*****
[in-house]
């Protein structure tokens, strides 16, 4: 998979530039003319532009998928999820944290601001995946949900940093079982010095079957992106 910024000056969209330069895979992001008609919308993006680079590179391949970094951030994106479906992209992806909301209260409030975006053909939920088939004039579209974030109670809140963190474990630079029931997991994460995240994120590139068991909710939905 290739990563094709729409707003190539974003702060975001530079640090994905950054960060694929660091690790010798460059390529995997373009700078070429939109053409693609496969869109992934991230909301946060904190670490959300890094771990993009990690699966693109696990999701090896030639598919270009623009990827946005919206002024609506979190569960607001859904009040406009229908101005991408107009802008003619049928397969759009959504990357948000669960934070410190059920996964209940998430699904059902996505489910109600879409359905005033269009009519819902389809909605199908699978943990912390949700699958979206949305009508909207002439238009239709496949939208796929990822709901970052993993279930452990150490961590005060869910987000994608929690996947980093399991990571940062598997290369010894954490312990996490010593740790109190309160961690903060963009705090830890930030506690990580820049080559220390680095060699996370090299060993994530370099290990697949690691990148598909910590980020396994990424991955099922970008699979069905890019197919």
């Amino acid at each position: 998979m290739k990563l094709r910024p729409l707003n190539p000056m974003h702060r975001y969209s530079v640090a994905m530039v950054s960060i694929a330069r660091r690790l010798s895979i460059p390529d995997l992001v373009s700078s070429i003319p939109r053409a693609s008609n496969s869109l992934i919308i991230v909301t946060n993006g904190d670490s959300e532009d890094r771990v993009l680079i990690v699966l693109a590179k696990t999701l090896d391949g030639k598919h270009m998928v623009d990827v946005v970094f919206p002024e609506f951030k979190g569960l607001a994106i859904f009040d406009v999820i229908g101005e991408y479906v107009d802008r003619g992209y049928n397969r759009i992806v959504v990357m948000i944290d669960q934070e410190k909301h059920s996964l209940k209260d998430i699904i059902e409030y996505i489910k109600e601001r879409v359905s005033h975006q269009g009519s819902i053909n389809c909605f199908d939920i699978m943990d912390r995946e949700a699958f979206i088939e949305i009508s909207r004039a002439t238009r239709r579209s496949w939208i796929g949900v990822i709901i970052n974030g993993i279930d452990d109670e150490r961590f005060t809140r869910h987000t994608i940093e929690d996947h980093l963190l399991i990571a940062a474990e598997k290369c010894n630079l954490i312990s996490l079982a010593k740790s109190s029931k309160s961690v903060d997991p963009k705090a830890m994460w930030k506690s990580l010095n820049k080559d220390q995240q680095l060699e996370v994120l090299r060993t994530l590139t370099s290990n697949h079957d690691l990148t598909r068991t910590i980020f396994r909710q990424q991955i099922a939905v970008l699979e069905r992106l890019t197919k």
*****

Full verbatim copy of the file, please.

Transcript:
[in-house]
């Protein structure tokens, strides 16, 4: 998979530039003319532009998928999820944290601001995946949900940093079982010095079957992106 910024000056969209330069895979992001008609919308993006680079590179391949970094951030994106479906992209992806909301209260409030975006053909939920088939004039579209974030109670809140963190474990630079029931997991994460995240994120590139068991909710939905 290739990563094709729409707003190539974003702060975001530079640090994905950054960060694929660091690790010798460059390529995997373009700078070429939109053409693609496969869109992934991230909301946060904190670490959300890094771990993009990690699966693109696990999701090896030639598919270009623009990827946005919206002024609506979190569960607001859904009040406009229908101005991408107009802008003619049928397969759009959504990357948000669960934070410190059920996964209940998430699904059902996505489910109600879409359905005033269009009519819902389809909605199908699978943990912390949700699958979206949305009508909207002439238009239709496949939208796929990822709901970052993993279930452990150490961590005060869910987000994608929690996947980093399991990571940062598997290369010894954490312990996490010593740790109190309160961690903060963009705090830890930030506690990580820049080559220390680095060699996370090299060993994530370099290990697949690691990148598909910590980020396994990424991955099922970008699979069905890019197919």
């Amino acid at each position: 998979m290739k990563l094709r910024p729409l707003n190539p000056m974003h702060r975001y969209s530079v640090a994905m530039v950054s960060i694929a330069r660091r690790l010798s895979i460059p390529d995997l992001v373009s700078s070429i003319p939109r053409a693609s008609n496969s869109l992934i919308i991230v909301t946060n993006g904190d670490s959300e532009d890094r771990v993009l680079i990690v699966l693109a590179k696990t999701l090896d391949g030639k598919h270009m998928v623009d990827v946005v970094f919206p002024e609506f951030k979190g569960l607001a994106i859904f009040d406009v999820i229908g101005e991408y479906v107009d802008r003619g992209y049928n397969r759009i992806v959504v990357m948000i944290d669960q934070e410190k909301h059920s996964l209940k209260d998430i699904i059902e409030y996505i489910k109600e601001r879409v359905s005033h975006q269009g009519s819902i053909n389809c909605f199908d939920i699978m943990d912390r995946e949700a699958f979206i088939e949305i009508s909207r004039a002439t238009r239709r579209s496949w939208i796929g949900v990822i709901i970052n974030g993993i279930d452990d109670e150490r961590f005060t809140r869910h987000t994608i940093e929690d996947h980093l963190l399991i990571a940062a474990e598997k290369c010894n630079l954490i312990s996490l079982a010593k740790s109190s029931k309160s961690v903060d997991p963009k705090a830890m994460w930030k506690s990580l010095n820049k080559d220390q995240q680095l060699e996370v994120l090299r060993t994530l590139t370099s290990n697949h079957d690691l990148t598909r068991t910590i980020f396994r909710q990424q991955i099922a939905v970008l699979e069905r992106l890019t197919k």